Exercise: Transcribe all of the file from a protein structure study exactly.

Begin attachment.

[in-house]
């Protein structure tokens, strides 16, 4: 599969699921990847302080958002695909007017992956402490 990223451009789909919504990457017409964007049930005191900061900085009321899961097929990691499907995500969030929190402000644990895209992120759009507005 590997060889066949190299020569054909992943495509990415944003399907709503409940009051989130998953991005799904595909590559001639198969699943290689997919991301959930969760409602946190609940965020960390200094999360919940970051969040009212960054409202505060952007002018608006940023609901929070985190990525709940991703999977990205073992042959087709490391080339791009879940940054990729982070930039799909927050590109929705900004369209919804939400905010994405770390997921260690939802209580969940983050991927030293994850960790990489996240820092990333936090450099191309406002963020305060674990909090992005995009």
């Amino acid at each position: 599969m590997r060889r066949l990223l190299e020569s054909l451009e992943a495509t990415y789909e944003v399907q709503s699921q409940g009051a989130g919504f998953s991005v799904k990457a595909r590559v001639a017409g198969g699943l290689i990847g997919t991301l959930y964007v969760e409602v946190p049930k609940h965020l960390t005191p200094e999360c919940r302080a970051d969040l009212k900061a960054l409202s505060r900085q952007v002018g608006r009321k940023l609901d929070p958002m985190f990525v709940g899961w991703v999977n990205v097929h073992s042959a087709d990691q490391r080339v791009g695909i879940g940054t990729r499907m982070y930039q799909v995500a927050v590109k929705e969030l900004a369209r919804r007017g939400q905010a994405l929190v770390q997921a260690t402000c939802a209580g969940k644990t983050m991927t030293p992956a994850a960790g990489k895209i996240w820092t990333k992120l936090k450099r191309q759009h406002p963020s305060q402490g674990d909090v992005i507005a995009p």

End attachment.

[in-house]
């Protein structure tokens, strides 16, 4: 599969699921990847302080958002695909007017992956402490 990223451009789909919504990457017409964007049930005191900061900085009321899961097929990691499907995500969030929190402000644990895209992120759009507005 590997060889066949190299020569054909992943495509990415944003399907709503409940009051989130998953991005799904595909590559001639198969699943290689997919991301959930969760409602946190609940965020960390200094999360919940970051969040009212960054409202505060952007002018608006940023609901929070985190990525709940991703999977990205073992042959087709490391080339791009879940940054990729982070930039799909927050590109929705900004369209919804939400905010994405770390997921260690939802209580969940983050991927030293994850960790990489996240820092990333936090450099191309406002963020305060674990909090992005995009």
């Amino acid at each position: 599969m590997r060889r066949l990223l190299e020569s054909l451009e992943a495509t990415y789909e944003v399907q709503s699921q409940g009051a989130g919504f998953s991005v799904k990457a595909r590559v001639a017409g198969g699943l290689i990847g997919t991301l959930y964007v969760e409602v946190p049930k609940h965020l960390t005191p200094e999360c919940r302080a970051d969040l009212k900061a960054l409202s505060r900085q952007v002018g608006r009321k940023l609901d929070p958002m985190f990525v709940g899961w991703v999977n990205v097929h073992s042959a087709d990691q490391r080339v791009g695909i879940g940054t990729r499907m982070y930039q799909v995500a927050v590109k929705e969030l900004a369209r919804r007017g939400q905010a994405l929190v770390q997921a260690t402000c939802a209580g969940k644990t983050m991927t030293p992956a994850a960790g990489k895209i996240w820092t990333k992120l936090k450099r191309q759009h406002p963020s305060q402490g674990d909090v992005i507005a995009p």